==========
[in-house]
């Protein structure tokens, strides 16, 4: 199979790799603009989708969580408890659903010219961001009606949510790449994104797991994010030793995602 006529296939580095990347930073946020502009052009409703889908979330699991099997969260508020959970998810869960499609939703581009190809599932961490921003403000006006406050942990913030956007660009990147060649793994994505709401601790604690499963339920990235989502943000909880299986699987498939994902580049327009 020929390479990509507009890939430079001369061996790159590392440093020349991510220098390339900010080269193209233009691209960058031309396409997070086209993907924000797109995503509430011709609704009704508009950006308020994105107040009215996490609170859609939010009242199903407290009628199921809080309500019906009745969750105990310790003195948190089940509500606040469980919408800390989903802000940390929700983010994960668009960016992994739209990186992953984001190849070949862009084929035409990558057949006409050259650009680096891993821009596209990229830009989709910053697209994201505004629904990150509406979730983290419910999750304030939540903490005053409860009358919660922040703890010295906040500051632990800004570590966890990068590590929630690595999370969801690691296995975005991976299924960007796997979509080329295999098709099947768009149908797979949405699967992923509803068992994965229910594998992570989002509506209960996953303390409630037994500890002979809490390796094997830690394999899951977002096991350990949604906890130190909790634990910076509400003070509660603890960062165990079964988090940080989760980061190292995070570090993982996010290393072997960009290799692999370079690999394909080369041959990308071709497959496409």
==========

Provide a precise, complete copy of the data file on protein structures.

[in-house]
């Protein structure tokens, strides 16, 4: 199979790799603009989708969580408890659903010219961001009606949510790449994104797991994010030793995602 006529296939580095990347930073946020502009052009409703889908979330699991099997969260508020959970998810869960499609939703581009190809599932961490921003403000006006406050942990913030956007660009990147060649793994994505709401601790604690499963339920990235989502943000909880299986699987498939994902580049327009 020929390479990509507009890939430079001369061996790159590392440093020349991510220098390339900010080269193209233009691209960058031309396409997070086209993907924000797109995503509430011709609704009704508009950006308020994105107040009215996490609170859609939010009242199903407290009628199921809080309500019906009745969750105990310790003195948190089940509500606040469980919408800390989903802000940390929700983010994960668009960016992994739209990186992953984001190849070949862009084929035409990558057949006409050259650009680096891993821009596209990229830009989709910053697209994201505004629904990150509406979730983290419910999750304030939540903490005053409860009358919660922040703890010295906040500051632990800004570590966890990068590590929630690595999370969801690691296995975005991976299924960007796997979509080329295999098709099947768009149908797979949405699967992923509803068992994965229910594998992570989002509506209960996953303390409630037994500890002979809490390796094997830690394999899951977002096991350990949604906890130190909790634990910076509400003070509660603890960062165990079964988090940080989760980061190292995070570090993982996010290393072997960009290799692999370079690999394909080369041959990308071709497959496409």